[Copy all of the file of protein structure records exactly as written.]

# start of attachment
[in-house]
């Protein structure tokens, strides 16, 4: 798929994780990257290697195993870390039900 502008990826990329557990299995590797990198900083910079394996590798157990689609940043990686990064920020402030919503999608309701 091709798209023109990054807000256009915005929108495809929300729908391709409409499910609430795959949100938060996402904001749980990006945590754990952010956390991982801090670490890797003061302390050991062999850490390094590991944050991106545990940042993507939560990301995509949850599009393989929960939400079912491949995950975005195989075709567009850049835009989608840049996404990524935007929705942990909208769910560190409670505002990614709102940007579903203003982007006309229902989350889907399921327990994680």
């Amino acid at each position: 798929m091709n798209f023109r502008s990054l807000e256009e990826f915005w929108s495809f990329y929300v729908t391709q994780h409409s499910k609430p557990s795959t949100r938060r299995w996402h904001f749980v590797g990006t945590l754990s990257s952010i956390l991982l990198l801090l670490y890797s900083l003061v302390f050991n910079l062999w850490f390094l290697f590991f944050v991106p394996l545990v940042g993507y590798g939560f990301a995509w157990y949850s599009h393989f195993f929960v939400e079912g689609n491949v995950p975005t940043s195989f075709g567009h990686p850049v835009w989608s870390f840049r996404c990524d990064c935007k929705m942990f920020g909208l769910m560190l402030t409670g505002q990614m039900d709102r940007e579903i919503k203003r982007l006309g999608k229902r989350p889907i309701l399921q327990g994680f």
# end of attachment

[in-house]
């Protein structure tokens, strides 16, 4: 798929994780990257290697195993870390039900 502008990826990329557990299995590797990198900083910079394996590798157990689609940043990686990064920020402030919503999608309701 091709798209023109990054807000256009915005929108495809929300729908391709409409499910609430795959949100938060996402904001749980990006945590754990952010956390991982801090670490890797003061302390050991062999850490390094590991944050991106545990940042993507939560990301995509949850599009393989929960939400079912491949995950975005195989075709567009850049835009989608840049996404990524935007929705942990909208769910560190409670505002990614709102940007579903203003982007006309229902989350889907399921327990994680």
């Amino acid at each position: 798929m091709n798209f023109r502008s990054l807000e256009e990826f915005w929108s495809f990329y929300v729908t391709q994780h409409s499910k609430p557990s795959t949100r938060r299995w996402h904001f749980v590797g990006t945590l754990s990257s952010i956390l991982l990198l801090l670490y890797s900083l003061v302390f050991n910079l062999w850490f390094l290697f590991f944050v991106p394996l545990v940042g993507y590798g939560f990301a995509w157990y949850s599009h393989f195993f929960v939400e079912g689609n491949v995950p975005t940043s195989f075709g567009h990686p850049v835009w989608s870390f840049r996404c990524d990064c935007k929705m942990f920020g909208l769910m560190l402030t409670g505002q990614m039900d709102r940007e579903i919503k203003r982007l006309g999608k229902r989350p889907i309701l399921q327990g994680f």